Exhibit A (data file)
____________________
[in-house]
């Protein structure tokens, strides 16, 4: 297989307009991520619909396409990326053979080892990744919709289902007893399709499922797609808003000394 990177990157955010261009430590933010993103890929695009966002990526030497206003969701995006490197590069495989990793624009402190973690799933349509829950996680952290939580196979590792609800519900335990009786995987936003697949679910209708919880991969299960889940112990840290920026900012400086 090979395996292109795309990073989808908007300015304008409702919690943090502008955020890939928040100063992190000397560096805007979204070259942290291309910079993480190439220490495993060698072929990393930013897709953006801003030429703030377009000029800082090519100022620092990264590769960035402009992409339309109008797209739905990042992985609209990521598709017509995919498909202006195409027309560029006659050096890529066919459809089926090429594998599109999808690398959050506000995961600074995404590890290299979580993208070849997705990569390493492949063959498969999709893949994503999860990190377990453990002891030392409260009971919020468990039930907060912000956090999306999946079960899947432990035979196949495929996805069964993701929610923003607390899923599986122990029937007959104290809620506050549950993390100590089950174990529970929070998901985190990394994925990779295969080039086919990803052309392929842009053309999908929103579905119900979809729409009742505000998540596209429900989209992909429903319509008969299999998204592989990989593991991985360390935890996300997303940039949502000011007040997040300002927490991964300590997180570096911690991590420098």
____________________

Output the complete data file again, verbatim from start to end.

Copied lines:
[in-house]
């Protein structure tokens, strides 16, 4: 297989307009991520619909396409990326053979080892990744919709289902007893399709499922797609808003000394 990177990157955010261009430590933010993103890929695009966002990526030497206003969701995006490197590069495989990793624009402190973690799933349509829950996680952290939580196979590792609800519900335990009786995987936003697949679910209708919880991969299960889940112990840290920026900012400086 090979395996292109795309990073989808908007300015304008409702919690943090502008955020890939928040100063992190000397560096805007979204070259942290291309910079993480190439220490495993060698072929990393930013897709953006801003030429703030377009000029800082090519100022620092990264590769960035402009992409339309109008797209739905990042992985609209990521598709017509995919498909202006195409027309560029006659050096890529066919459809089926090429594998599109999808690398959050506000995961600074995404590890290299979580993208070849997705990569390493492949063959498969999709893949994503999860990190377990453990002891030392409260009971919020468990039930907060912000956090999306999946079960899947432990035979196949495929996805069964993701929610923003607390899923599986122990029937007959104290809620506050549950993390100590089950174990529970929070998901985190990394994925990779295969080039086919990803052309392929842009053309999908929103579905119900979809729409009742505000998540596209429900989209992909429903319509008969299999998204592989990989593991991985360390935890996300997303940039949502000011007040997040300002927490991964300590997180570096911690991590420098």